This talk will be based on parts of the authors’ preprint: ‘Expression unleashed‘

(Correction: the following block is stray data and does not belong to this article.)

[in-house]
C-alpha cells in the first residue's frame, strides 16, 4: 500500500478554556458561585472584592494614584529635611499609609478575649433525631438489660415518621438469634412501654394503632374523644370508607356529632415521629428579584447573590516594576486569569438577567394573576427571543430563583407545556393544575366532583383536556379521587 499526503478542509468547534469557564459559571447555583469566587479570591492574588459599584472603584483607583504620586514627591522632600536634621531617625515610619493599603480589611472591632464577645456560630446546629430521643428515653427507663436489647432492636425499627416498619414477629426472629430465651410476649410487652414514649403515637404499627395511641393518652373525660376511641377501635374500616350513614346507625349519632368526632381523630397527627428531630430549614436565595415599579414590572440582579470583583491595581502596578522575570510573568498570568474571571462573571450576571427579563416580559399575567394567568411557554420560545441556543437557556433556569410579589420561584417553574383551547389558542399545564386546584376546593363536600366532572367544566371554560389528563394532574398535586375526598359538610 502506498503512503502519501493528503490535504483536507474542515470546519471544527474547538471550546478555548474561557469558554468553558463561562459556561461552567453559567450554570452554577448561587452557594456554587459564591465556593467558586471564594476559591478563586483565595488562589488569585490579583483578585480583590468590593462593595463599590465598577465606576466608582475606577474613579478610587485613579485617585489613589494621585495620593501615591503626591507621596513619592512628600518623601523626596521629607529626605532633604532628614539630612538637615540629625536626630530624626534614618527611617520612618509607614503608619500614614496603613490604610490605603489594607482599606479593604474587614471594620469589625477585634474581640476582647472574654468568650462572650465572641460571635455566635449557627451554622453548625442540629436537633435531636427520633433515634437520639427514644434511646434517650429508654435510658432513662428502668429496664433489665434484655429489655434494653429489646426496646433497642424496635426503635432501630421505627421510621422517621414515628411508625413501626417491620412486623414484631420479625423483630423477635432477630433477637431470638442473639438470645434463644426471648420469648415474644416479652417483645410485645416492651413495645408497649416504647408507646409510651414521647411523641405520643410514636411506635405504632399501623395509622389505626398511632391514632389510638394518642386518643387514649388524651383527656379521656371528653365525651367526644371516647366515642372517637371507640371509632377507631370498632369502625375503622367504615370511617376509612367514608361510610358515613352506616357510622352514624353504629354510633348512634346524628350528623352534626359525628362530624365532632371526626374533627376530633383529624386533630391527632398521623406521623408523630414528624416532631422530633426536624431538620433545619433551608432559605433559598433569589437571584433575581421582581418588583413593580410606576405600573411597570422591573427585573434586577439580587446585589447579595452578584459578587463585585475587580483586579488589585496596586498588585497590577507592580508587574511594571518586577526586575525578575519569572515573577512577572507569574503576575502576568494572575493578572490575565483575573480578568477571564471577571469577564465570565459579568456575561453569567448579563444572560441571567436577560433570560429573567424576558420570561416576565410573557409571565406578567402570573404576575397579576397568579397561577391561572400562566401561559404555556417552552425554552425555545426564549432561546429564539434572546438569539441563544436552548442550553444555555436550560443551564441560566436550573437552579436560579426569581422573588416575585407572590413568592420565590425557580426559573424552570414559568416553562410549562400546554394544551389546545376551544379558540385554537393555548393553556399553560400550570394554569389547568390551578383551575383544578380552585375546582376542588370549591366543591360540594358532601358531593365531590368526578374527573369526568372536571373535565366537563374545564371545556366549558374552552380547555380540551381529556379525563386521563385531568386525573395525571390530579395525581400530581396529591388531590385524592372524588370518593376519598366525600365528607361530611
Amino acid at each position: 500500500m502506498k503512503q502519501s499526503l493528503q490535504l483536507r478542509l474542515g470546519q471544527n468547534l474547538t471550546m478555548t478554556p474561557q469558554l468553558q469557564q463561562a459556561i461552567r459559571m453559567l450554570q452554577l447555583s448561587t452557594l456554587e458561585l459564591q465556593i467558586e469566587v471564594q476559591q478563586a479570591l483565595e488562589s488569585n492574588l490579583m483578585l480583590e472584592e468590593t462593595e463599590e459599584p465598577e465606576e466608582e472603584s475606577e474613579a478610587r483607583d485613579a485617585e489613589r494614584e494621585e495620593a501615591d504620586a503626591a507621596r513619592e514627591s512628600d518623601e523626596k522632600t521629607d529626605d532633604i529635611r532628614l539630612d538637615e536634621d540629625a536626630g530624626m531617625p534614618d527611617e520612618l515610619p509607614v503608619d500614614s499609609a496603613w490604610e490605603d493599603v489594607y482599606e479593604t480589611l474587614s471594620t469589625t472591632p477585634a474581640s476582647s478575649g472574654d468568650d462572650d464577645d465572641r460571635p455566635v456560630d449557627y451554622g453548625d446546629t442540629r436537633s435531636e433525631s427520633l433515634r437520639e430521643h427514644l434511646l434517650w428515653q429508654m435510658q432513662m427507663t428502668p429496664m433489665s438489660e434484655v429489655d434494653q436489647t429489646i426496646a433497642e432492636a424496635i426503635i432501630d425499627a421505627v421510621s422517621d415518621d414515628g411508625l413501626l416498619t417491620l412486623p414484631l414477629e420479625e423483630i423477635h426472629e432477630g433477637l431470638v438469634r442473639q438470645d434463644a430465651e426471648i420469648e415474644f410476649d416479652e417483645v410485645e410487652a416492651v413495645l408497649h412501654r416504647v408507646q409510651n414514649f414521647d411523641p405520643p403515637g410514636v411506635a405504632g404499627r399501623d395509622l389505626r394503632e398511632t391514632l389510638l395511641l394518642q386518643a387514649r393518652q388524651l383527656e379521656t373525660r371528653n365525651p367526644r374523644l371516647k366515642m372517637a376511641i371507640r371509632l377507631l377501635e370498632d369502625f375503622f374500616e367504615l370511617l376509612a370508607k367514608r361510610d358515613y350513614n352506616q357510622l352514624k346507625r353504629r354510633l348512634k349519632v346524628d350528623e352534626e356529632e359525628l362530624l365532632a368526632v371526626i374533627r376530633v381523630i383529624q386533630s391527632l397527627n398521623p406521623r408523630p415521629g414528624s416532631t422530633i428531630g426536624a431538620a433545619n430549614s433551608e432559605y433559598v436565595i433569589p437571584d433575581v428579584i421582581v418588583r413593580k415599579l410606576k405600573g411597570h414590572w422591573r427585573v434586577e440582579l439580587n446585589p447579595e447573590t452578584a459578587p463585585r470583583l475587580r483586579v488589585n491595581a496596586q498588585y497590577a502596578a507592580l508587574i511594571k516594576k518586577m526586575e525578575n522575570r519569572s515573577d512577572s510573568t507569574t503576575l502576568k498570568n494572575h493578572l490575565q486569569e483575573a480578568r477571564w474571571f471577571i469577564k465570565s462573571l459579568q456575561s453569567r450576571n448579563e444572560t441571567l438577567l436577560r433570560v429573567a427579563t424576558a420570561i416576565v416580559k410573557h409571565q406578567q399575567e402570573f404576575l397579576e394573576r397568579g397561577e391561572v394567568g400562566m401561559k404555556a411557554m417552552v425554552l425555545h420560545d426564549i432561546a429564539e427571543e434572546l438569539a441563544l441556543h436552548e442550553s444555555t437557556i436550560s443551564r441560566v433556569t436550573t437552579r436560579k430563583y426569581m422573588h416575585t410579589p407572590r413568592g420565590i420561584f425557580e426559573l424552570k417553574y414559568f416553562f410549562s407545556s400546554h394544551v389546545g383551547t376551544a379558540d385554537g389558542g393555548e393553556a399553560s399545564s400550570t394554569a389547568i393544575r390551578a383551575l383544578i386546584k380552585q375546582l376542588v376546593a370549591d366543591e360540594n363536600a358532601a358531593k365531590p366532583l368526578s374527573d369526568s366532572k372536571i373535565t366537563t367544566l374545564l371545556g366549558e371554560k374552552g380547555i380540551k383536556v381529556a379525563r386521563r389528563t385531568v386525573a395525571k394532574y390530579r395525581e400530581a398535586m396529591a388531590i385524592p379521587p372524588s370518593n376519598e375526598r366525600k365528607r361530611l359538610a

Humans inform others in a wide variety of ways, from ordinary language use to painting, from exaggerated displays of affection to micro-movements that aid coordination. Using the framework of Relevance Theory, we shall present the claim that this diversity is united by an interrelated suite of cognitive capacities, the functions of which are the expression and recognition of informative intentions. In particular, we shall suggest that people exploit audience presumptions of relevance in an efficient way, not only in language use and other canonical cases of expression and communication, but also in cases that, while informative, might not be communicative in a strict sense. Given time, we shall also suggest that this efficient exploitation of audience presumptions of relevance can cause the emergence of communicative conventions, including words and grammar. More broadly, we note that Relevance Theory is a theory of communication, but to date it has been put to use mostly in the study of language use. We aim to help broaden its application, to cover the full range of human expression.